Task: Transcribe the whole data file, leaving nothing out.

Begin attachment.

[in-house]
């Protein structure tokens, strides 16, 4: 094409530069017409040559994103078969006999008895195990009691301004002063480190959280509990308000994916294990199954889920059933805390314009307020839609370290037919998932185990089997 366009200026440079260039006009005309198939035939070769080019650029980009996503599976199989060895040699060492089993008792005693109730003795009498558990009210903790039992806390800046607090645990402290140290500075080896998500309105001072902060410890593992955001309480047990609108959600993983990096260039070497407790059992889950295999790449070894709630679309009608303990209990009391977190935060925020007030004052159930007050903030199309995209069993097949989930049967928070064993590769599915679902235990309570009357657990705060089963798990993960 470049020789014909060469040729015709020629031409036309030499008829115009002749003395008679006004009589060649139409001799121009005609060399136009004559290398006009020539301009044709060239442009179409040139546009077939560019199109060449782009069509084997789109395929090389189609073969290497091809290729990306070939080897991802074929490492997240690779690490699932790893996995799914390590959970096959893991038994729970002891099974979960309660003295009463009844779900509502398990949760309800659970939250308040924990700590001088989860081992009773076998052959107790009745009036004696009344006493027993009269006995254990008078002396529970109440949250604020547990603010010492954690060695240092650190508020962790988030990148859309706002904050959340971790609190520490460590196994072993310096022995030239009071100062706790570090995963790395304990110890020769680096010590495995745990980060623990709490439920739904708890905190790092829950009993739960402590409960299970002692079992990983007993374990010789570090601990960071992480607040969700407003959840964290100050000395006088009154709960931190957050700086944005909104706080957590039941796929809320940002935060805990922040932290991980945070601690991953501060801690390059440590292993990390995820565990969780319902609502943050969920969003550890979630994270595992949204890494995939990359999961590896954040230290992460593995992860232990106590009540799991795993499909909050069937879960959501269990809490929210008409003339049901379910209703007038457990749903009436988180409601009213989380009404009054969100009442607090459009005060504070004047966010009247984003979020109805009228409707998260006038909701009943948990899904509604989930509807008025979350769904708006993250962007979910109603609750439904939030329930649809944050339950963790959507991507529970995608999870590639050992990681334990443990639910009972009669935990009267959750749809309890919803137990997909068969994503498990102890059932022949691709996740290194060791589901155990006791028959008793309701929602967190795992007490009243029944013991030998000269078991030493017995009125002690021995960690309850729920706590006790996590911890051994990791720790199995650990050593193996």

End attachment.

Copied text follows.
[in-house]
């Protein structure tokens, strides 16, 4: 094409530069017409040559994103078969006999008895195990009691301004002063480190959280509990308000994916294990199954889920059933805390314009307020839609370290037919998932185990089997 366009200026440079260039006009005309198939035939070769080019650029980009996503599976199989060895040699060492089993008792005693109730003795009498558990009210903790039992806390800046607090645990402290140290500075080896998500309105001072902060410890593992955001309480047990609108959600993983990096260039070497407790059992889950295999790449070894709630679309009608303990209990009391977190935060925020007030004052159930007050903030199309995209069993097949989930049967928070064993590769599915679902235990309570009357657990705060089963798990993960 470049020789014909060469040729015709020629031409036309030499008829115009002749003395008679006004009589060649139409001799121009005609060399136009004559290398006009020539301009044709060239442009179409040139546009077939560019199109060449782009069509084997789109395929090389189609073969290497091809290729990306070939080897991802074929490492997240690779690490699932790893996995799914390590959970096959893991038994729970002891099974979960309660003295009463009844779900509502398990949760309800659970939250308040924990700590001088989860081992009773076998052959107790009745009036004696009344006493027993009269006995254990008078002396529970109440949250604020547990603010010492954690060695240092650190508020962790988030990148859309706002904050959340971790609190520490460590196994072993310096022995030239009071100062706790570090995963790395304990110890020769680096010590495995745990980060623990709490439920739904708890905190790092829950009993739960402590409960299970002692079992990983007993374990010789570090601990960071992480607040969700407003959840964290100050000395006088009154709960931190957050700086944005909104706080957590039941796929809320940002935060805990922040932290991980945070601690991953501060801690390059440590292993990390995820565990969780319902609502943050969920969003550890979630994270595992949204890494995939990359999961590896954040230290992460593995992860232990106590009540799991795993499909909050069937879960959501269990809490929210008409003339049901379910209703007038457990749903009436988180409601009213989380009404009054969100009442607090459009005060504070004047966010009247984003979020109805009228409707998260006038909701009943948990899904509604989930509807008025979350769904708006993250962007979910109603609750439904939030329930649809944050339950963790959507991507529970995608999870590639050992990681334990443990639910009972009669935990009267959750749809309890919803137990997909068969994503498990102890059932022949691709996740290194060791589901155990006791028959008793309701929602967190795992007490009243029944013991030998000269078991030493017995009125002690021995960690309850729920706590006790996590911890051994990791720790199995650990050593193996």